Labour, law and training in early modern London: apprenticeship and the city’s institutions
Patrick Wallis ()
Economic History Working Papers from London School of Economics and Political Science, Department of Economic History
Successful apprenticeship is often explained by effective contract enforcement. But what happened when enforcement was weak? This paper reveals that within early modern London, England’s dominant centre for training, the city’s court provided apprentices with near automatic exits from their indentures, and allowed them to recover a share of their premium, reflecting faults and time served. Between 3 and 8 percent of apprentices received court discharges. Easy dissolution was a response to unstable contracts. By supplying a straightforward mechanism to cut legal ties, the city reduced the risks surrounding apprenticeship and facilitated London’s rapid expansion.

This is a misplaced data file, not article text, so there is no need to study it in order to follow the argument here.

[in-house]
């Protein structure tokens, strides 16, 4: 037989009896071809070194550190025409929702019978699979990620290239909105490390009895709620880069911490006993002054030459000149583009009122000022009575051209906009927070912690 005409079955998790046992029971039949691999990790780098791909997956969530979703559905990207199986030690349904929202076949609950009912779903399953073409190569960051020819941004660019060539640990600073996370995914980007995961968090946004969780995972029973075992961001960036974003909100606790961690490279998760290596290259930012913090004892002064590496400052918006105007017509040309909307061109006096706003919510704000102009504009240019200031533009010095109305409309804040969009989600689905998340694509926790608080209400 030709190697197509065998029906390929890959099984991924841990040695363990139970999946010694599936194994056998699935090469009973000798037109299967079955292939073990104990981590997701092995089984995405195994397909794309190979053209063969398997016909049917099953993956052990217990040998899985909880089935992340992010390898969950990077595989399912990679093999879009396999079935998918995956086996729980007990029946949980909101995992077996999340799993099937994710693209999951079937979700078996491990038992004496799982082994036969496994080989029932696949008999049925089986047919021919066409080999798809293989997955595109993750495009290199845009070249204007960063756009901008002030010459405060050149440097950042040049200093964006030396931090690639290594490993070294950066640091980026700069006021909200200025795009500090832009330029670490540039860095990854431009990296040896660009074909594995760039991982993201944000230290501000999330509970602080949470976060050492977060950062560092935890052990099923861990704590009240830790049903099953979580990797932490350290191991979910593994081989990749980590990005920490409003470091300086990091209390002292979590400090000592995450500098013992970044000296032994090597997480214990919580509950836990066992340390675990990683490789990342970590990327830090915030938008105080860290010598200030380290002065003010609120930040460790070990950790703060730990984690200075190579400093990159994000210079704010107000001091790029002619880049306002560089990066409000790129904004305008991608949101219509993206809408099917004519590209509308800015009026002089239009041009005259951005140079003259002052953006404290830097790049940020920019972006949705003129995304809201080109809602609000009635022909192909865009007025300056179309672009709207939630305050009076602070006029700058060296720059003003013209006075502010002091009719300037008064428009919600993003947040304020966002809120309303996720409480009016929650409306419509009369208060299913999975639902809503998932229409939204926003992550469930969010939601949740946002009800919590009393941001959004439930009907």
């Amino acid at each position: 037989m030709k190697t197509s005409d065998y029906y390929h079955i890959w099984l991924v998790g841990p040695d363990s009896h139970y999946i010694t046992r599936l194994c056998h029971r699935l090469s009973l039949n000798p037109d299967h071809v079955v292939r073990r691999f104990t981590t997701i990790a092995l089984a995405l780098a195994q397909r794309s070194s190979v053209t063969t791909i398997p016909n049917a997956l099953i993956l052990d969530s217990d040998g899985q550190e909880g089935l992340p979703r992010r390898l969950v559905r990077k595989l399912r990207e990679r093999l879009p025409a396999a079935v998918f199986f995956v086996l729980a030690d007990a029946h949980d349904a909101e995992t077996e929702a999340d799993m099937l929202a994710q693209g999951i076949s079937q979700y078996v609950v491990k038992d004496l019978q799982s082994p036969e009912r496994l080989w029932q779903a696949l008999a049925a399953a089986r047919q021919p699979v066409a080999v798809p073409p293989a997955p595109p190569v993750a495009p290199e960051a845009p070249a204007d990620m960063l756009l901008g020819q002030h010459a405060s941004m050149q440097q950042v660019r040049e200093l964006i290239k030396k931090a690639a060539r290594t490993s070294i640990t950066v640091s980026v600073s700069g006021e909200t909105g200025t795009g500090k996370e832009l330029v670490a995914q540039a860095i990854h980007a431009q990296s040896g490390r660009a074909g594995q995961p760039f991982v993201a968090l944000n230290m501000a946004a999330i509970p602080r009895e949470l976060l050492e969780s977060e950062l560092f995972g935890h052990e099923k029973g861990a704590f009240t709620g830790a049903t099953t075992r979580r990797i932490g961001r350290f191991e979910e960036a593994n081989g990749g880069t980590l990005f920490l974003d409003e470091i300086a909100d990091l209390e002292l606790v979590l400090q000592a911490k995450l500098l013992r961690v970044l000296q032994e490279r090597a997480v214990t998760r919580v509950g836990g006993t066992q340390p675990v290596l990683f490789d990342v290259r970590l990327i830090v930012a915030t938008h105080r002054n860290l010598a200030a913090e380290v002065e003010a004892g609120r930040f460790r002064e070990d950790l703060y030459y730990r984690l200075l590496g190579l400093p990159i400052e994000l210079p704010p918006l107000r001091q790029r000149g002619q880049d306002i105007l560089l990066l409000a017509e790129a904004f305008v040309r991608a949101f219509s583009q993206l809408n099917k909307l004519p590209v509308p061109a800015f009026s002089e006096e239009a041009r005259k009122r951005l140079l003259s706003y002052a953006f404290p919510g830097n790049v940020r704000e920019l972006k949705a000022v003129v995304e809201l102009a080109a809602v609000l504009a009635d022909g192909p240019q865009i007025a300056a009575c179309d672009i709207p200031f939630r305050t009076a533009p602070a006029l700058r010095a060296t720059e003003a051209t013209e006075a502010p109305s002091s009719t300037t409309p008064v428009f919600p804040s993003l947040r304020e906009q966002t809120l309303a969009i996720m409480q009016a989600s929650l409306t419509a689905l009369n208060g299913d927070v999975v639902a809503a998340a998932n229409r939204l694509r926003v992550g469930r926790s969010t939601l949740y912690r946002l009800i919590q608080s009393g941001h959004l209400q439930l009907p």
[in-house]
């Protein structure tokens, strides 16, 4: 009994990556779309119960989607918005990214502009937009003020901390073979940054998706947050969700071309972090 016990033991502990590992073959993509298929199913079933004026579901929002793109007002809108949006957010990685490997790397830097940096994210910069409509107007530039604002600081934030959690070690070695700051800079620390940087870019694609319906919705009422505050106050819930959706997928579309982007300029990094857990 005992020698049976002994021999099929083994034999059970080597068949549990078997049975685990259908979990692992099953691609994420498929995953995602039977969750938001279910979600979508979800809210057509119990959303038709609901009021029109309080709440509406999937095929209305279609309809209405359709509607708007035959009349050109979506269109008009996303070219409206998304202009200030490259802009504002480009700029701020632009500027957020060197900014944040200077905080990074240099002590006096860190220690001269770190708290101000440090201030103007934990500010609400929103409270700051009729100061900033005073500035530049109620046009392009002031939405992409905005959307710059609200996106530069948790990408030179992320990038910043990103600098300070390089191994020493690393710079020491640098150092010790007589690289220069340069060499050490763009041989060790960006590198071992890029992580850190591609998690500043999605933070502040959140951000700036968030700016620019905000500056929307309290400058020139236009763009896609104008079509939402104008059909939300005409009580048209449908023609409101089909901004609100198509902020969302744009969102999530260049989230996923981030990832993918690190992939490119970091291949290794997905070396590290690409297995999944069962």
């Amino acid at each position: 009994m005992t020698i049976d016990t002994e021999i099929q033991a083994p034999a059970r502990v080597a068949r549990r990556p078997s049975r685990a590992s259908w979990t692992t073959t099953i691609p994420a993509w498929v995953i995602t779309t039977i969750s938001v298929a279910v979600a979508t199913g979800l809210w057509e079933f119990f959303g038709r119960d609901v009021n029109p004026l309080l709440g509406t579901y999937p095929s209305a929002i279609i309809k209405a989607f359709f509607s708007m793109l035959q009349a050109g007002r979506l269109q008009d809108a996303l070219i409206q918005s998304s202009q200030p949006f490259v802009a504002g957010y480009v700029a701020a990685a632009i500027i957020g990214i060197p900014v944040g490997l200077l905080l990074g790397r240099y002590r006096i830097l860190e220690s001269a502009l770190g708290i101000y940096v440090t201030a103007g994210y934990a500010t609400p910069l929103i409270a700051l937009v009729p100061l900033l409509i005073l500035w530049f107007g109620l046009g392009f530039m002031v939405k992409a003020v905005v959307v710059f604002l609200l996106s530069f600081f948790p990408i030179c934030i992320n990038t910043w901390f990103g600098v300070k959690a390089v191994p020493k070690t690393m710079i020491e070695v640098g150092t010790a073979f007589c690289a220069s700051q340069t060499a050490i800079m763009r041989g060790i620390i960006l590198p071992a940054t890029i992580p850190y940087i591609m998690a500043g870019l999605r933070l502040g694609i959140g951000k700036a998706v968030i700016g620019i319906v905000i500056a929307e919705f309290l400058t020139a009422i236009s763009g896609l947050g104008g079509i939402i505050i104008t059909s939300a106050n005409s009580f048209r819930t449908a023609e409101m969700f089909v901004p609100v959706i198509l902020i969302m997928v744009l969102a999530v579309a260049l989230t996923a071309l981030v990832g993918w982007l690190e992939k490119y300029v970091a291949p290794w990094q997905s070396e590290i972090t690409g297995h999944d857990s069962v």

JEL-codes: N33 (search for similar items in EconPapers)
New Economics Papers: this item is included in nep-his
References: Add references at CitEc
Citations: View citations in EconPapers (1) Track citations by RSS feed
Downloads: (external link)
http://eprints.lse.ac.uk/41172/ Open access version. (application/pdf)
This item may be available elsewhere in EconPapers: Search for items with the same title.
Export reference: BibTeX
RIS (EndNote, ProCite, RefMan)
Persistent link: https://EconPapers.repec.org/RePEc:ehl:wpaper:41172
Access Statistics for this paper
More papers in Economic History Working Papers from London School of Economics and Political Science, Department of Economic History LSE, Dept. of Economic History Houghton Street London, WC2A 2AE, U.K.. Contact information at EDIRC.
Bibliographic data for series maintained by LSERO Manager on behalf of EH Dept. ().